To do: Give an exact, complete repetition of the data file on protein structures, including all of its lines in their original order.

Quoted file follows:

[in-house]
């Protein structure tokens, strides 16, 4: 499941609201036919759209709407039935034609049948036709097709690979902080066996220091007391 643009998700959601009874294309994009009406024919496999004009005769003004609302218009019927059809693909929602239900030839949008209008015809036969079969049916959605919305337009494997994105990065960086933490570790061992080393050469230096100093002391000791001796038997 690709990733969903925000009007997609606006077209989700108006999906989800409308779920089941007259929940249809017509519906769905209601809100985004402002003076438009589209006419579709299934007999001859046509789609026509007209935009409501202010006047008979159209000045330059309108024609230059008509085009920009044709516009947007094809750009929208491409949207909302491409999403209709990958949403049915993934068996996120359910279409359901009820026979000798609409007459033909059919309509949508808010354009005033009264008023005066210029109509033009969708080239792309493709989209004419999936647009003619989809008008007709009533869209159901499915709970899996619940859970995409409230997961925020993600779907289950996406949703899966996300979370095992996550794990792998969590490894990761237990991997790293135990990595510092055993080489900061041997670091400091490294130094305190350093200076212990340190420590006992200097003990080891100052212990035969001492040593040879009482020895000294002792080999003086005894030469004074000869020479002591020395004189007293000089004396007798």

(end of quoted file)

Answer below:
[in-house]
């Protein structure tokens, strides 16, 4: 499941609201036919759209709407039935034609049948036709097709690979902080066996220091007391 643009998700959601009874294309994009009406024919496999004009005769003004609302218009019927059809693909929602239900030839949008209008015809036969079969049916959605919305337009494997994105990065960086933490570790061992080393050469230096100093002391000791001796038997 690709990733969903925000009007997609606006077209989700108006999906989800409308779920089941007259929940249809017509519906769905209601809100985004402002003076438009589209006419579709299934007999001859046509789609026509007209935009409501202010006047008979159209000045330059309108024609230059008509085009920009044709516009947007094809750009929208491409949207909302491409999403209709990958949403049915993934068996996120359910279409359901009820026979000798609409007459033909059919309509949508808010354009005033009264008023005066210029109509033009969708080239792309493709989209004419999936647009003619989809008008007709009533869209159901499915709970899996619940859970995409409230997961925020993600779907289950996406949703899966996300979370095992996550794990792998969590490894990761237990991997790293135990990595510092055993080489900061041997670091400091490294130094305190350093200076212990340190420590006992200097003990080891100052212990035969001492040593040879009482020895000294002792080999003086005894030469004074000869020479002591020395004189007293000089004396007798």